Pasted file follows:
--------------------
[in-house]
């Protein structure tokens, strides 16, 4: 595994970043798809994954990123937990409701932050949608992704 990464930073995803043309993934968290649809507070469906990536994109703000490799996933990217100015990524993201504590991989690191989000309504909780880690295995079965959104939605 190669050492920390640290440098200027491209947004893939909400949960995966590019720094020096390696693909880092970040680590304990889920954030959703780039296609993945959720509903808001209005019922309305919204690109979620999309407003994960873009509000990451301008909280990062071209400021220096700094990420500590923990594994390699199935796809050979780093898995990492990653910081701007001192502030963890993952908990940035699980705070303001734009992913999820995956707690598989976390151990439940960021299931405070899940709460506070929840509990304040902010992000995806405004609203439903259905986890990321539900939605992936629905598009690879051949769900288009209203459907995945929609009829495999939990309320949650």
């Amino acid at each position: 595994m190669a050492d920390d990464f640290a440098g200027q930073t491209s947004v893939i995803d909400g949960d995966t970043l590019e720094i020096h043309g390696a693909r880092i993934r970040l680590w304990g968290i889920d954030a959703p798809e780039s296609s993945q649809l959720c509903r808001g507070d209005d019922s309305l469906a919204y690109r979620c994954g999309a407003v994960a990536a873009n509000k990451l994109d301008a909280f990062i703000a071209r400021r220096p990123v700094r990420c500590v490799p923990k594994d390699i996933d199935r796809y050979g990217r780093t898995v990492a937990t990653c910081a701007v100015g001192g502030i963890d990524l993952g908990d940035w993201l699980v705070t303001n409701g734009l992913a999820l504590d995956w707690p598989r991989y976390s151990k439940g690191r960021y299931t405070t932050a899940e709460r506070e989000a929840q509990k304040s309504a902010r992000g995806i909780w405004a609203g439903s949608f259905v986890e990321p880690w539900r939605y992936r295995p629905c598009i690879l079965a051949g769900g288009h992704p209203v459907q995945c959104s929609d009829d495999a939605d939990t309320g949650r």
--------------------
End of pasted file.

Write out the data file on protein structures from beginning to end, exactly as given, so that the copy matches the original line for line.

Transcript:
[in-house]
């Protein structure tokens, strides 16, 4: 595994970043798809994954990123937990409701932050949608992704 990464930073995803043309993934968290649809507070469906990536994109703000490799996933990217100015990524993201504590991989690191989000309504909780880690295995079965959104939605 190669050492920390640290440098200027491209947004893939909400949960995966590019720094020096390696693909880092970040680590304990889920954030959703780039296609993945959720509903808001209005019922309305919204690109979620999309407003994960873009509000990451301008909280990062071209400021220096700094990420500590923990594994390699199935796809050979780093898995990492990653910081701007001192502030963890993952908990940035699980705070303001734009992913999820995956707690598989976390151990439940960021299931405070899940709460506070929840509990304040902010992000995806405004609203439903259905986890990321539900939605992936629905598009690879051949769900288009209203459907995945929609009829495999939990309320949650």
């Amino acid at each position: 595994m190669a050492d920390d990464f640290a440098g200027q930073t491209s947004v893939i995803d909400g949960d995966t970043l590019e720094i020096h043309g390696a693909r880092i993934r970040l680590w304990g968290i889920d954030a959703p798809e780039s296609s993945q649809l959720c509903r808001g507070d209005d019922s309305l469906a919204y690109r979620c994954g999309a407003v994960a990536a873009n509000k990451l994109d301008a909280f990062i703000a071209r400021r220096p990123v700094r990420c500590v490799p923990k594994d390699i996933d199935r796809y050979g990217r780093t898995v990492a937990t990653c910081a701007v100015g001192g502030i963890d990524l993952g908990d940035w993201l699980v705070t303001n409701g734009l992913a999820l504590d995956w707690p598989r991989y976390s151990k439940g690191r960021y299931t405070t932050a899940e709460r506070e989000a929840q509990k304040s309504a902010r992000g995806i909780w405004a609203g439903s949608f259905v986890e990321p880690w539900r939605y992936r295995p629905c598009i690879l079965a051949g769900g288009h992704p209203v459907q995945c959104s929609d009829d495999a939605d939990t309320g949650r």